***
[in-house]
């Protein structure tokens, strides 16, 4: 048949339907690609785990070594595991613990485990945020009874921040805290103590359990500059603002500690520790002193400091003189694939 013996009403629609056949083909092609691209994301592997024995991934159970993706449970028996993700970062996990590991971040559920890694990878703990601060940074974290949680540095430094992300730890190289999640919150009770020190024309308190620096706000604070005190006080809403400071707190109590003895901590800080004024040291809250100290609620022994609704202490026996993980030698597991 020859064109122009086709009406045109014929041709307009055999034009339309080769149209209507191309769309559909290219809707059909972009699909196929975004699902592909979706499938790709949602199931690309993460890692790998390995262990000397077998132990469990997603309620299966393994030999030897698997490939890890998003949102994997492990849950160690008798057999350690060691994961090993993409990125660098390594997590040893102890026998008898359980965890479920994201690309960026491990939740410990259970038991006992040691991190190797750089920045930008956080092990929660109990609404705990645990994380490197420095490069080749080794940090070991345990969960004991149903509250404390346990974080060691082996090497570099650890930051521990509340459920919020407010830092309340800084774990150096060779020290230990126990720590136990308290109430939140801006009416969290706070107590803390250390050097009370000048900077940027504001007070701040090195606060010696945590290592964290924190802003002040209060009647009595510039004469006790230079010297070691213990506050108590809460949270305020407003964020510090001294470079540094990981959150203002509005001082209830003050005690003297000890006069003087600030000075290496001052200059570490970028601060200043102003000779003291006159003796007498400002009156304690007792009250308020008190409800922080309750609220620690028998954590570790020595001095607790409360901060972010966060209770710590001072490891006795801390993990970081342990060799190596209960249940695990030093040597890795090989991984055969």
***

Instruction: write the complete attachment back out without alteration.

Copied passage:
[in-house]
């Protein structure tokens, strides 16, 4: 048949339907690609785990070594595991613990485990945020009874921040805290103590359990500059603002500690520790002193400091003189694939 013996009403629609056949083909092609691209994301592997024995991934159970993706449970028996993700970062996990590991971040559920890694990878703990601060940074974290949680540095430094992300730890190289999640919150009770020190024309308190620096706000604070005190006080809403400071707190109590003895901590800080004024040291809250100290609620022994609704202490026996993980030698597991 020859064109122009086709009406045109014929041709307009055999034009339309080769149209209507191309769309559909290219809707059909972009699909196929975004699902592909979706499938790709949602199931690309993460890692790998390995262990000397077998132990469990997603309620299966393994030999030897698997490939890890998003949102994997492990849950160690008798057999350690060691994961090993993409990125660098390594997590040893102890026998008898359980965890479920994201690309960026491990939740410990259970038991006992040691991190190797750089920045930008956080092990929660109990609404705990645990994380490197420095490069080749080794940090070991345990969960004991149903509250404390346990974080060691082996090497570099650890930051521990509340459920919020407010830092309340800084774990150096060779020290230990126990720590136990308290109430939140801006009416969290706070107590803390250390050097009370000048900077940027504001007070701040090195606060010696945590290592964290924190802003002040209060009647009595510039004469006790230079010297070691213990506050108590809460949270305020407003964020510090001294470079540094990981959150203002509005001082209830003050005690003297000890006069003087600030000075290496001052200059570490970028601060200043102003000779003291006159003796007498400002009156304690007792009250308020008190409800922080309750609220620690028998954590570790020595001095607790409360901060972010966060209770710590001072490891006795801390993990970081342990060799190596209960249940695990030093040597890795090989991984055969």